Knott v. Virginia Beach Mariners, Inc., Record No. 0634-09-1 (Va. App. 12/8/2009) (Va. App., 2009)

Claimant sustained a compensable injury by accident to his lower back and was awarded lifetime medical benefits. After the statute of limitations had run for filing additional claims, Claimant filed an application for benefits for an injury to his neck and right shoulder. The Deputy Commissioner and the full Commission found for the Employer and held that the only body part covered by the original award was an injury to Claimant’s back and, as Claimant failed to preserve a claim for injuries to his neck and right shoulder during the two year statute of limitations, his claim was time-barred.

The Court of Appeals reversed the Commission’s decision, holding that “the nature of the injury is muscular rather than a surgical disc problem [and] whereas discs and bone may be separate, muscles are not.” In so holding, the Court of Appeals rejected application of the long-standing case of Shawley v. Shea-Ball Construction Company, 216 Va. 422, 219 S.E.2d 849 (1975), in which the Claimant sustained an injury to his left ankle and right hip but filed a later claim for injuries to his back and right ankle. The later claim was found to be time-barred.

Instead of applying Shawley, the Court of Appeals applied their decision in Corporate Resource Management v. Southers, 51 Va. App. 118, 655 S.E.2d 34 (2008) (en banc), in which the Court allowed a later claim to Claimant’s neck when the original injury was to the left shoulder, because the Claimant had consistently complained of neck pain and had received treatment, therefore the employer was on notice of the injury. The Court of Appeals was only able to arrive at the holding in Southers by factually distinguishing it from Shawley.

Sears Roebuck & Co., v. Cruse, Record No. 0872-09-2 (Va. App. 2/9/2010) (Va. App., 2010)

The Court of Appeals reversed the Commission’s finding that the Claimant failed to file his claim for benefits within the two year statute of limitations. Claimant was injured in the course of his employment on August 10, 2005. At the hearing for the claim for benefits, no representative for Sears was in attendance. Claimant testified that after the accident, his manager told him to go to the doctor, and “Sears will take care of it.” The doctor prescribed physical therapy, which was refused by the carrier. Claimant’s manager told him to go to the physical therapy and “we’ll pay for it,” however, Sears never paid any of Claimant’s medical bills. Sears gave Claimant light duty work and paid him regular wages after the accident, and shortly thereafter fired him.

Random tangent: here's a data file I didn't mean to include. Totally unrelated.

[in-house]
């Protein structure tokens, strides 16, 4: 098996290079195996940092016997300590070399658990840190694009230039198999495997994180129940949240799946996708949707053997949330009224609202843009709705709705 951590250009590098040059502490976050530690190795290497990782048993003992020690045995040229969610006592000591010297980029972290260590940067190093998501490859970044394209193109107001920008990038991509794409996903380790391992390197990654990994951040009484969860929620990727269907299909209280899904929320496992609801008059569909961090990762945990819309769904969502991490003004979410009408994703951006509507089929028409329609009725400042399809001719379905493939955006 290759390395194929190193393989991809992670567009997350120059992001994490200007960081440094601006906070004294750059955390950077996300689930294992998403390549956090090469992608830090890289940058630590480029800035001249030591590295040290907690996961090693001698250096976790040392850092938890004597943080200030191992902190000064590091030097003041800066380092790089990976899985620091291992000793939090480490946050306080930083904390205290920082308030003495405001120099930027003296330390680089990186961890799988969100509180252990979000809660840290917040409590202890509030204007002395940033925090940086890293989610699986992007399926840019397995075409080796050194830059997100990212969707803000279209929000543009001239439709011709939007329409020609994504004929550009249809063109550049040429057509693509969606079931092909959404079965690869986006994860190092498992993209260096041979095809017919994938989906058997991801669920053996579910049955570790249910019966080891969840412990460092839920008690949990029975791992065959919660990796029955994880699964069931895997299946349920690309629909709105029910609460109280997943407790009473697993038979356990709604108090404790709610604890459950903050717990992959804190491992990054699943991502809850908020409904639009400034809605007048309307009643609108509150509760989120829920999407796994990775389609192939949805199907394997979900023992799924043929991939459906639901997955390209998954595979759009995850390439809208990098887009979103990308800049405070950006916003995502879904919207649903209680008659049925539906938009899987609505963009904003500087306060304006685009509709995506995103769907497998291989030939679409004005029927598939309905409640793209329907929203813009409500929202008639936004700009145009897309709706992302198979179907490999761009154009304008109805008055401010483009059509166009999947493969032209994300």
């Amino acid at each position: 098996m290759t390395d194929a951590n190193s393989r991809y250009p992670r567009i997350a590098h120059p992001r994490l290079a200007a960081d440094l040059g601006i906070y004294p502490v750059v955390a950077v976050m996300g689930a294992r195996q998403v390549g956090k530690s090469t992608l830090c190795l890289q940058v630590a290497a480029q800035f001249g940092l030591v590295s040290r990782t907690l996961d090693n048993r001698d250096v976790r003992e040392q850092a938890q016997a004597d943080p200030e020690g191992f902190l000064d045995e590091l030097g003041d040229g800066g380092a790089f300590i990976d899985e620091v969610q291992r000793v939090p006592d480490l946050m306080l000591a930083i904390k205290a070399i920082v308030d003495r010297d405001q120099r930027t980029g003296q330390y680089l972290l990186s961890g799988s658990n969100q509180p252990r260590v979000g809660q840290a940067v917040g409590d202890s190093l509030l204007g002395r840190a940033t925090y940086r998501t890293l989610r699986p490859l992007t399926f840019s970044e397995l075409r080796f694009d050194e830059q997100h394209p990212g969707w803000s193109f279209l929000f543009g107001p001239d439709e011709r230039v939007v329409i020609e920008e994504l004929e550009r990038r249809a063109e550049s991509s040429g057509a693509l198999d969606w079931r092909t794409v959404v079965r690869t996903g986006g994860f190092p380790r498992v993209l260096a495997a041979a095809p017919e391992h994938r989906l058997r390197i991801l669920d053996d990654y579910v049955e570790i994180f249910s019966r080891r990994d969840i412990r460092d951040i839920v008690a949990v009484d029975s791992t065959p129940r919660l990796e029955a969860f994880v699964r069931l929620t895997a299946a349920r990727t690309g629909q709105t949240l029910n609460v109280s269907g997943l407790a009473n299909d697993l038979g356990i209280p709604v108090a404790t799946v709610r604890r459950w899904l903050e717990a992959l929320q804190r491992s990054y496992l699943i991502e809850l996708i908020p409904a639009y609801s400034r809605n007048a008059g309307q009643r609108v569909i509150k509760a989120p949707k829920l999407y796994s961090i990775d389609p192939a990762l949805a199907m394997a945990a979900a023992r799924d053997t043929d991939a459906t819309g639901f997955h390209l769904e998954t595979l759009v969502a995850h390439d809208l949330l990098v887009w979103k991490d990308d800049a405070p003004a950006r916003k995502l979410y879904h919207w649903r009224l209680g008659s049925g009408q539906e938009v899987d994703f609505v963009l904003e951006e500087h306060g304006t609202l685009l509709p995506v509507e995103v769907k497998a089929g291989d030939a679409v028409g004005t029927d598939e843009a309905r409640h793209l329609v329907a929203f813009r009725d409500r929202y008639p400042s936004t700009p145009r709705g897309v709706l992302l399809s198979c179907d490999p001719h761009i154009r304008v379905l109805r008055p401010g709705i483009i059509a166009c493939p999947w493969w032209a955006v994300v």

The commission found the Claimant’s injury compensable and awarded medical expenses. In the deputy commissioner’s opinion, there was no mention of the statute of limitations. Neither party asked for review of this opinion by the full commission. On August 8, 2008, Sears filed a motion to vacate on the grounds that claimant did not file his claim for benefits within the statute of limitations and therefore, the commission did not have jurisdiction to enter an award. The commission denied Sears an evidentiary hearing and its motion to vacate, finding the award had become final and that the statute of limitations was not a subject matter jurisdiction issue.

Sears contends that the commission should have set its motion to vacate claimant’s award for an evidentiary hearing and should have granted its motion to vacate because the claimant did not file his claim for benefits within the statute of limitations pursuant to § 65.2-601 and the award is thus void. Claimant did not respond to Sears’ argument.

The Court of Appeals noted that § 65.2-602 provides for tolling of the two year statute of limitations period in certain instances, such as if the employer receives an initial notice of the accident and either “paid compensation or wages to such employee during incapacity for work” or “failed to file the report of said accident” in compliance with § 65.2-900. The Court of Appeals stated that Sears was asking that the case be remanded so that the commission could hold an evidentiary hearing on whether the statute of limitations should have precluded an award to the claimant, and found this request appropriate.

The Court of Appeals paralleled the present case to that of Winston v. City of Richmond, 196 Va. 403, 83 S.E.2d 728 (1954). In Winston, the employer never raised the statute of limitations before the commission and therefore no determination of estoppel or tolling had been made. The Virginia Supreme Court noted however, that there was some indication in the record that a tolling provision might apply to allow the claim to proceed. Since the commission in the present case did not address the issue of the statute of limitations, probably due to the absence of a Sears representative and the claimant did not raise any issues of tolling, the Court of Appeals stated that there was some evidence in the record that suggests the statute of limitations might be tolled and thus, the case was remanded to the commission on that issue.

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